Anesthesia Resident Stephanie Gilbert, MD, Wins CSA Anesthesia History Essay Contest

Dr. Gregory with patients

We are pleased to announce that Anesthesia Resident Stephanie Gilbert, MD, BS (Class of 2021), and UCSF School of Medicine student Tuyen Thanh Nguyen, MS-4, are the winners of the California Society of Anesthesiologists’ 2020 History of Anesthesia Essay Contest. Their essay (read below), describes Dr. George Gregory’s first use of CPAP for neonatal respiratory distress syndrome, how he developed this technique, and its profound impact on patient outcomes and medical practice.

Dr. Gregory throughout the years

An interview with Dr. George Gregory

Stephanie Ranz Gilbert, MD, CA-2 | UCSF Anesthesia and Perioperative Care

Tuyen Thanh Nguyen, MS-4 | UCSF School of Medicine

Late one night in the Intensive Care Nursery, the anesthesiologist was called in to hand-ventilate another hypoxemic baby. This time, it was the child of a faculty member known to the anesthesiologist, and he was dismayed to receive the first blood gas with PaO2 30 mmHg. Since the baby was premature and the cardiology team had recommended catheterization, the anesthesiologist hand-ventilated the baby through the procedure, but he feared intubation was imminent. He thought back to his prior cases of neonatal respiratory distress syndrome (RDS) in premature infants, and felt frustrated as he thought: “This one will go just like the others. Intubation only leads to worsening hypoxemia and acidosis, and exposure to high inspired oxygen concentration can lead to an inflammatory response with morbid sequelae after only 5 minutes” (George Gregory, M.D., oral communication, February 2020). In fact, at that time, many of the babies treated conventionally for hyaline membrane disease– particularly the ones under 1 kilogram—had around 15% survival, recalled the anesthesiologist when retelling the story decades later. This was 1968 and a lack of understanding of neonatal pulmonary physiology often resulted in ineffective mechanical ventilation.1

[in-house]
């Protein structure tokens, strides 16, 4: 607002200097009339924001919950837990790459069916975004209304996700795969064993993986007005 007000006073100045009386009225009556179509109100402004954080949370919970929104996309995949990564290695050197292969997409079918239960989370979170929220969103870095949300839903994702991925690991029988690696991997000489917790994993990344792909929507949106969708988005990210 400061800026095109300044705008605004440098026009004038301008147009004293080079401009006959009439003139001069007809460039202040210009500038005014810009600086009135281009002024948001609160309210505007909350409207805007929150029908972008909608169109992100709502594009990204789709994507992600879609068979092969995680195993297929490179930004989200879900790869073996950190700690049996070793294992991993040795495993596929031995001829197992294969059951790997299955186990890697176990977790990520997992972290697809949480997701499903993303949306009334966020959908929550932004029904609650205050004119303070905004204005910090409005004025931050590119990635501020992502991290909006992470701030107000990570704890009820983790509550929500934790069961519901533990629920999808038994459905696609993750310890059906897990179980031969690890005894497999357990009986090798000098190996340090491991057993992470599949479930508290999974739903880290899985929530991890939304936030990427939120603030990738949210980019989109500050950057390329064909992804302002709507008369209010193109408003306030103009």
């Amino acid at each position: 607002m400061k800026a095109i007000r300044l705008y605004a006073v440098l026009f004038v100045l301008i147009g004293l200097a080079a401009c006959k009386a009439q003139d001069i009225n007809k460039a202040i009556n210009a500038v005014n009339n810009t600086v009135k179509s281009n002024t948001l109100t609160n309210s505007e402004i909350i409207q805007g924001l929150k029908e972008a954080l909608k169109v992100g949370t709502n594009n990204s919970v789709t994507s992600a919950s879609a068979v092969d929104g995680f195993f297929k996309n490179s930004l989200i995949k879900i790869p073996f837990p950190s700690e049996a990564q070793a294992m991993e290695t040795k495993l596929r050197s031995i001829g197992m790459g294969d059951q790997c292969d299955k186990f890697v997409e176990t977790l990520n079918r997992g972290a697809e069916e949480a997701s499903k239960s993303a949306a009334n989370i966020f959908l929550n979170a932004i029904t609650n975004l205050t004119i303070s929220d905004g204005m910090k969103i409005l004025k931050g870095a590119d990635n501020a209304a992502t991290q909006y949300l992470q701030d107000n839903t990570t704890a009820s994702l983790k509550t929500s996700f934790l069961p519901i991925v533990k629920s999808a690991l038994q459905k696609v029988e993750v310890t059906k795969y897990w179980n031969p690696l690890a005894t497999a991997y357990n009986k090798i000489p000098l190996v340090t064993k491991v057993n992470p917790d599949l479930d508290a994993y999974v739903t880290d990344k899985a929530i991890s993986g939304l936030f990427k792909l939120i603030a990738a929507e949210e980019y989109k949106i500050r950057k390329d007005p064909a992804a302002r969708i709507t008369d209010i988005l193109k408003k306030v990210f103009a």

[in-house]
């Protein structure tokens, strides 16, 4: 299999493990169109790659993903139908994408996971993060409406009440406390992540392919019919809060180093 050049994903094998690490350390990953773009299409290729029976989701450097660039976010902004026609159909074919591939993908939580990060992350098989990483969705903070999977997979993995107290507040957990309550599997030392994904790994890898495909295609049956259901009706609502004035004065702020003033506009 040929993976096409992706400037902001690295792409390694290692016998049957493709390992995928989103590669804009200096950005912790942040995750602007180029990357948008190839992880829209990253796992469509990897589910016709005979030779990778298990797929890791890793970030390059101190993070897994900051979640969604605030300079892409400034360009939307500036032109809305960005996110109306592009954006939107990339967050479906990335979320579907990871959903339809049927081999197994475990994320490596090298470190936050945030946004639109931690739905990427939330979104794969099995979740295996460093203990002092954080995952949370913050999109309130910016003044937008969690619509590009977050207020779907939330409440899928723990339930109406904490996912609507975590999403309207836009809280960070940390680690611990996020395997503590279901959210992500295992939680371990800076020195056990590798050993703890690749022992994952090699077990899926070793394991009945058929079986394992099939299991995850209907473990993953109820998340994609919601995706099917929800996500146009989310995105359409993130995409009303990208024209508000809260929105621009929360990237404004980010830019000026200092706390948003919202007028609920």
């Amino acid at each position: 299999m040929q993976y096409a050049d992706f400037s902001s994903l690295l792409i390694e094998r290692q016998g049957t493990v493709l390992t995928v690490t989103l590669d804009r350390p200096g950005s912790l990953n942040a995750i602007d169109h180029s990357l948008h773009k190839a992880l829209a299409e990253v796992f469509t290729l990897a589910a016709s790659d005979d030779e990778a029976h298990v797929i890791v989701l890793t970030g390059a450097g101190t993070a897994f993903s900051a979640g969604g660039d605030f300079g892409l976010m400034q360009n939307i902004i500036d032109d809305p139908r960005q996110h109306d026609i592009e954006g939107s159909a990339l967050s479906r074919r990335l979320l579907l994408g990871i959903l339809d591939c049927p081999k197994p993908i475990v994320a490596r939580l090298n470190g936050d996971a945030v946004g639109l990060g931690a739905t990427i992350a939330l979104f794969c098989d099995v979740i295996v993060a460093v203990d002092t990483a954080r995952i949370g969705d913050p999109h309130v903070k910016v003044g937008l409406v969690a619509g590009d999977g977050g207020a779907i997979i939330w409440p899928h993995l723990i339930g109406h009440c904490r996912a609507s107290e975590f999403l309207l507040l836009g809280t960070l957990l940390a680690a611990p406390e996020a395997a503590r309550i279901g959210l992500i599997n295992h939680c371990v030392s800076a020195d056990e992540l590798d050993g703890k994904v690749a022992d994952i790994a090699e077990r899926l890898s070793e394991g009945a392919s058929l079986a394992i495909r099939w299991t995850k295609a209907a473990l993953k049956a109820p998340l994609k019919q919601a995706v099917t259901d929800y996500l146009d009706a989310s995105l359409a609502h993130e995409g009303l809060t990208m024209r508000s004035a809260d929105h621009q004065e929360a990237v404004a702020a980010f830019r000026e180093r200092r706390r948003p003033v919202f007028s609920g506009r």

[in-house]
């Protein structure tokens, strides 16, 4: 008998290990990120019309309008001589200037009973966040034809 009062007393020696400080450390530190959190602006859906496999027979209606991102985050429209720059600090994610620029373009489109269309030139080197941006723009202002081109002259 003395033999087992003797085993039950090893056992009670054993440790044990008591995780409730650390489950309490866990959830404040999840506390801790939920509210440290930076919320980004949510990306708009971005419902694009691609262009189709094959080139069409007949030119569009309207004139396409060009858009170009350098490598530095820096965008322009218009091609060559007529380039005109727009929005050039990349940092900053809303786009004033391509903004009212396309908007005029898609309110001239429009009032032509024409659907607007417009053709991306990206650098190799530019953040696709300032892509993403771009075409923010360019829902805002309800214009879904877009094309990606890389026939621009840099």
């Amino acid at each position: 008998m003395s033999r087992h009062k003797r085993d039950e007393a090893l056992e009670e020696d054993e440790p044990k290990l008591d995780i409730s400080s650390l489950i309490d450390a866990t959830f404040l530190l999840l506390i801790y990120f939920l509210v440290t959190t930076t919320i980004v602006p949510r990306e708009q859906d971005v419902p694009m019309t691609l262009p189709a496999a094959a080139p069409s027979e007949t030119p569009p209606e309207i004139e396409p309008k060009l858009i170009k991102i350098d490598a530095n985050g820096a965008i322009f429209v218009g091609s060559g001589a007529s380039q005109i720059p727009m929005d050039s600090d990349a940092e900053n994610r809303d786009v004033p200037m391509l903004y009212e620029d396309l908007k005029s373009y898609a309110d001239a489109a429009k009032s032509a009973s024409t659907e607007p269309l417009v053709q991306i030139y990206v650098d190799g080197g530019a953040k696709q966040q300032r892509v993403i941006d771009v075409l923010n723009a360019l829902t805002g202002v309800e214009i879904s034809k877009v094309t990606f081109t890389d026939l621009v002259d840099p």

As he ran through the management options for the deteriorating newborn, the young anesthesiologist thought of a recent paper which posited that many babies with hyaline membrane disease grunted as they breathed spontaneously in order to stent alveoli open at end expiration.2 Based on this information, he then wondered if the application of positive end-expiratory pressure (PEEP) would help keep his colleague’s child alive, and in a stroke of genius, he applied 8 of PEEP using an Ayres T-piece run under 8 cm of water. The Ayres T-piece was connected to fresh gas flow as well as a reservoir bag, and the system could be pressurized either by application of pressure to the bag, or by adjusting the flow rates. Holding his breath, he followed up with a blood gas and noted the PaO2 had risen to 80 mmHg, then to 230 mmHg over the next hour. He could hardly believe that he was actually able to lower the inspired oxygen!